- Cultural Mormon
Cultural Mormon is a term used for Mormons who no longer believe some (or many) of the doctrines of The Church of Jesus Christ of Latter-day Saints, but who self-identify as Mormon. Usually this is a result of having been raised in the LDS faith, or as having converted and spent a large portion of one's life as an active member of the LDS church. Cultural Mormons may or may not be actively involved with the church, and in some cases may not even be officially members of the church.
Typically, cultural Mormons still have an appreciation for the lessons and the love they have received in the course of long church membership." The Cultural Mormons do not necessarily hold anti-Mormon sentiments and often support the goals of the Church. Many retain a sense of Mormon identity for life.
Results of doctrinal differences
The Church does not regard disbelief in its doctrines as grounds for disciplinary action. Church leaders teach that doubts can be resolved by "instruction, study, and prayer, which result in increased testimony, which drives out further doubts." However, disbelief in certain core doctrines (such as the role of Jesus Christ as Savior and Redeemer, or the leaders of the Church as prophets, seers, and revelators) can prevent a Cultural Mormon from participating in certain activities, such as priesthood ordinances and temple worship. Thus some members choose to keep their doubts a secret in order to continue to participate in such activities, or to avoid conflict with family and friends. In addition, disciplinary action may be taken when a member publicly opposes Church doctrines (e.g. Grant Palmer).
Because of the fear that divulging their unorthodox beliefs will result in stigmatization and increased attention, some Practicing Cultural Mormons prefer anonymity. Many therefore participate in Internet communities, where they can discuss their issues anonymously.
New Order Mormons
One such group refers to itself as the New Order Mormons,[unreliable source?] a name patterned on the term New Order Amish (Amish who maintain cultural ties to their religion while not accepting some of its core tenets). This is a group of Mormons and former Mormons who no longer believe some or all of the main tenets of the LDS faith, but because of family or cultural ties do not choose to completely separate themselves from the faith.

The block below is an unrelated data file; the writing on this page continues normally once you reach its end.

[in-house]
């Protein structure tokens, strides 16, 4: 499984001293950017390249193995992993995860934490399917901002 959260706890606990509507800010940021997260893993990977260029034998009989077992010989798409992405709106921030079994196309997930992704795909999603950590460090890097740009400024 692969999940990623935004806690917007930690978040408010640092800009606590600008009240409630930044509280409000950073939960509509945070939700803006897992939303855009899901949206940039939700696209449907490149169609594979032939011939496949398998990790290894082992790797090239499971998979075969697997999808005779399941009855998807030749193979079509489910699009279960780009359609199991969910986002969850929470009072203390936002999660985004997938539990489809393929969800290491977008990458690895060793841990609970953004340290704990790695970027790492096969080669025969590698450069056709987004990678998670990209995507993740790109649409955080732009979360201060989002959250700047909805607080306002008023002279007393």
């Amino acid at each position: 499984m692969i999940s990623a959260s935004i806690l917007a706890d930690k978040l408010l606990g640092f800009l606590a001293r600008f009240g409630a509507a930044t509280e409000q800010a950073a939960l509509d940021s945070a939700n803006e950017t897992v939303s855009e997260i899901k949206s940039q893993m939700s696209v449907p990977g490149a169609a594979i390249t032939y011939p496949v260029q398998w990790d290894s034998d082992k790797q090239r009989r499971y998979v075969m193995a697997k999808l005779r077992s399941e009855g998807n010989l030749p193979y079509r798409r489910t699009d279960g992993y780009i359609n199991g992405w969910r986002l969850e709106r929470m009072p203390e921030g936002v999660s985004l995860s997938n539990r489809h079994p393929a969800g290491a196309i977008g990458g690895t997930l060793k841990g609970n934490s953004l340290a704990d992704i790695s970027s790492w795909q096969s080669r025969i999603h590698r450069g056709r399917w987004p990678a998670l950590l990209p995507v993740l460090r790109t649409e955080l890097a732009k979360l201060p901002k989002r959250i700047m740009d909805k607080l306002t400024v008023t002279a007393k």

Humanistic Mormonism[unreliable source?][unreliable source?] is a movement of Free Thinkers, Cultural Mormons, Disfellowshipped or Independents people related to The Church of Jesus Christ of Latter-day Saints and other Latter Day Saint groups that emphasize Mormon culture and history, but do not demand belief in a supernatural god, or the historicity of the Bible or the Book of Mormon. It is based on Humanism and can be summarized in some points.
- A Mormon is someone who identifies with the history, culture and future of the LDS way of life.
- People possess the power and responsibility to shape their own lives independent of supernatural authority.
- Ethics and morality should serve human needs and choices should be based upon consideration of the consequences of actions rather than pre-ordained rules or commandments.
- The Bible, Book of Mormon or other religious texts are purely human and natural phenomena. Biblical and other traditional texts are the products of human activity and are best understood by scientific analysis.
- Blogs about Mormons and Mormonism
- Cafeteria Christianity
- Cultural Catholic
- Cultural Christian
- Cultural Judaism
- Cultural Muslim
- Culture of The Church of Jesus Christ of Latter-day Saints
- Humanistic Judaism
- Lapsed Catholic
- Moralistic therapeutic deism
- Stay LDS
- Sunday Christian
- ^ The Paradox of the Faithful Unbeliever
- ^ Hales, Robert D. (November 1994), "The Importance of Receiving a Personal Testimony", Ensign , http://lds.org/ensign/1994/11/the-importance-of-receiving-a-personal-testimony?lang=eng, retrieved 2011-09-27
- ^ Mormonism 201: Chapter 15
- ^ New Order Mormons
- ^ Humanistic Mormonism=Traditional Mormonism; Redemptive Mormonism=Neo-Orthodox Mormonism:
- ^ Mormon Theologian Sterling M. McMurrin and humanistic Mormonism:
- New Order Mormons - A website for members of The Church of Jesus Christ of Latter-day Saints who no longer believe some (or many) of the doctrines of the LDS church, but who want to maintain membership for cultural and social reasons. Includes a forum for discussions or support.
- Zarahemla City Limits - in-depth commentary and thoughtful essays addressing issues in Mormonism from a Cultural Mormon perspective.
- The Post-Mormon Community - An organization for those who have left the Church and no longer believe in it.
- New Order Mormon Discussion Forum: "A forum for those who have chosen to remain connected with the LDS church for personal reasons and in spite of church history or present practices."
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